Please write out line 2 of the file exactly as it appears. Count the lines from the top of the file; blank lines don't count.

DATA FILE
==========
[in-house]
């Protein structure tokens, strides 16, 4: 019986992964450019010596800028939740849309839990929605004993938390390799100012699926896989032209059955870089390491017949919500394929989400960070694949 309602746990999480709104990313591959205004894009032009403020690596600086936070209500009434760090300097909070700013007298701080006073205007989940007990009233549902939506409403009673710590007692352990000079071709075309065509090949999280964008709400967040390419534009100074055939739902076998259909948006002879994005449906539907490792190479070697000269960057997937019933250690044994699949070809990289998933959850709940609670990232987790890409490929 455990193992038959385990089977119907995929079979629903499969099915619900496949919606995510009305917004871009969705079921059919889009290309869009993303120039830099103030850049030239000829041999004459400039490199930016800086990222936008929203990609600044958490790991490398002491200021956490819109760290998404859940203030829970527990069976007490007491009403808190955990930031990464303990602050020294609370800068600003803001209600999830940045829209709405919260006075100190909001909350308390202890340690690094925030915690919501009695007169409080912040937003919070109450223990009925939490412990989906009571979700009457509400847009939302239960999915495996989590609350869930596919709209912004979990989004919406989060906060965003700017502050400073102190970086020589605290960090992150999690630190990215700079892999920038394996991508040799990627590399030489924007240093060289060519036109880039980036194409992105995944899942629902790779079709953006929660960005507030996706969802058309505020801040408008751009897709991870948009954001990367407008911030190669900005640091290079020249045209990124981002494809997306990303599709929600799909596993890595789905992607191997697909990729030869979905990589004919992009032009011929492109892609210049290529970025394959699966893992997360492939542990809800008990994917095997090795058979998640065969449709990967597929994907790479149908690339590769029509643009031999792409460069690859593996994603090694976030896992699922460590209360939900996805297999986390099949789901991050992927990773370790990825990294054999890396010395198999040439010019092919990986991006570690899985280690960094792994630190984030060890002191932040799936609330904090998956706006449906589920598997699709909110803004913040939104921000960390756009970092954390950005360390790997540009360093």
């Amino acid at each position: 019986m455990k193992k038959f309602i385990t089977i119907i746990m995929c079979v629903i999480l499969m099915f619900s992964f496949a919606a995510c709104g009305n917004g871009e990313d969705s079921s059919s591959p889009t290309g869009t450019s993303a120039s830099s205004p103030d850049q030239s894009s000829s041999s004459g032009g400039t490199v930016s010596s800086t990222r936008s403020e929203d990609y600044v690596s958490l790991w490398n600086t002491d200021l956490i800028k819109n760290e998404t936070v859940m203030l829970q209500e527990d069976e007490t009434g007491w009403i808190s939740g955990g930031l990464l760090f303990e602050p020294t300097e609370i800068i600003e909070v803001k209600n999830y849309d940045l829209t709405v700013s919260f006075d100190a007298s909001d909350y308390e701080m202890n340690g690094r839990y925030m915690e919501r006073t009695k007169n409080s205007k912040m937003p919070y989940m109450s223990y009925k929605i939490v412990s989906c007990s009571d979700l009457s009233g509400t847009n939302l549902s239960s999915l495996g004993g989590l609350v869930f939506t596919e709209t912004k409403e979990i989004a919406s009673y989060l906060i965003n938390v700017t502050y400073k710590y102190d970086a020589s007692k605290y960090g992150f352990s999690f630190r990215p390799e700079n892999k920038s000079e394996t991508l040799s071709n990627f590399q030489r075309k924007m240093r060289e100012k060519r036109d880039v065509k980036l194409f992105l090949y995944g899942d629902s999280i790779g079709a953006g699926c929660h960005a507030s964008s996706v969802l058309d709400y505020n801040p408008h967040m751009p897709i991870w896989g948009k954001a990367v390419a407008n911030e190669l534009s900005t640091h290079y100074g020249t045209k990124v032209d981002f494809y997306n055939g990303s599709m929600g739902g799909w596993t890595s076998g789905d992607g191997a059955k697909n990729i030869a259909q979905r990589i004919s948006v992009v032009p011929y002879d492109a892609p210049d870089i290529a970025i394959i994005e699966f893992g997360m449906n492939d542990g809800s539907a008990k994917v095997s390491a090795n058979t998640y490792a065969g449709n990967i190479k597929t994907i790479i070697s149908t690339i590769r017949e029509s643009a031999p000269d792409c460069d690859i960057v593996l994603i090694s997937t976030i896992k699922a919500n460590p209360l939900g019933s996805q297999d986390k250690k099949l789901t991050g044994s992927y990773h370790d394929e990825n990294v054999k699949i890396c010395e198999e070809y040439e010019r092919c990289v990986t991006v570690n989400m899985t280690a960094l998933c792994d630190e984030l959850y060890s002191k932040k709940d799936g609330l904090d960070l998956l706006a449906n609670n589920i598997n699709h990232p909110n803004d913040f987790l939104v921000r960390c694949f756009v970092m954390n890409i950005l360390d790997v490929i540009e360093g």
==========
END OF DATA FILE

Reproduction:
């Protein structure tokens, strides 16, 4: 019986992964450019010596800028939740849309839990929605004993938390390799100012699926896989032209059955870089390491017949919500394929989400960070694949 309602746990999480709104990313591959205004894009032009403020690596600086936070209500009434760090300097909070700013007298701080006073205007989940007990009233549902939506409403009673710590007692352990000079071709075309065509090949999280964008709400967040390419534009100074055939739902076998259909948006002879994005449906539907490792190479070697000269960057997937019933250690044994699949070809990289998933959850709940609670990232987790890409490929 455990193992038959385990089977119907995929079979629903499969099915619900496949919606995510009305917004871009969705079921059919889009290309869009993303120039830099103030850049030239000829041999004459400039490199930016800086990222936008929203990609600044958490790991490398002491200021956490819109760290998404859940203030829970527990069976007490007491009403808190955990930031990464303990602050020294609370800068600003803001209600999830940045829209709405919260006075100190909001909350308390202890340690690094925030915690919501009695007169409080912040937003919070109450223990009925939490412990989906009571979700009457509400847009939302239960999915495996989590609350869930596919709209912004979990989004919406989060906060965003700017502050400073102190970086020589605290960090992150999690630190990215700079892999920038394996991508040799990627590399030489924007240093060289060519036109880039980036194409992105995944899942629902790779079709953006929660960005507030996706969802058309505020801040408008751009897709991870948009954001990367407008911030190669900005640091290079020249045209990124981002494809997306990303599709929600799909596993890595789905992607191997697909990729030869979905990589004919992009032009011929492109892609210049290529970025394959699966893992997360492939542990809800008990994917095997090795058979998640065969449709990967597929994907790479149908690339590769029509643009031999792409460069690859593996994603090694976030896992699922460590209360939900996805297999986390099949789901991050992927990773370790990825990294054999890396010395198999040439010019092919990986991006570690899985280690960094792994630190984030060890002191932040799936609330904090998956706006449906589920598997699709909110803004913040939104921000960390756009970092954390950005360390790997540009360093």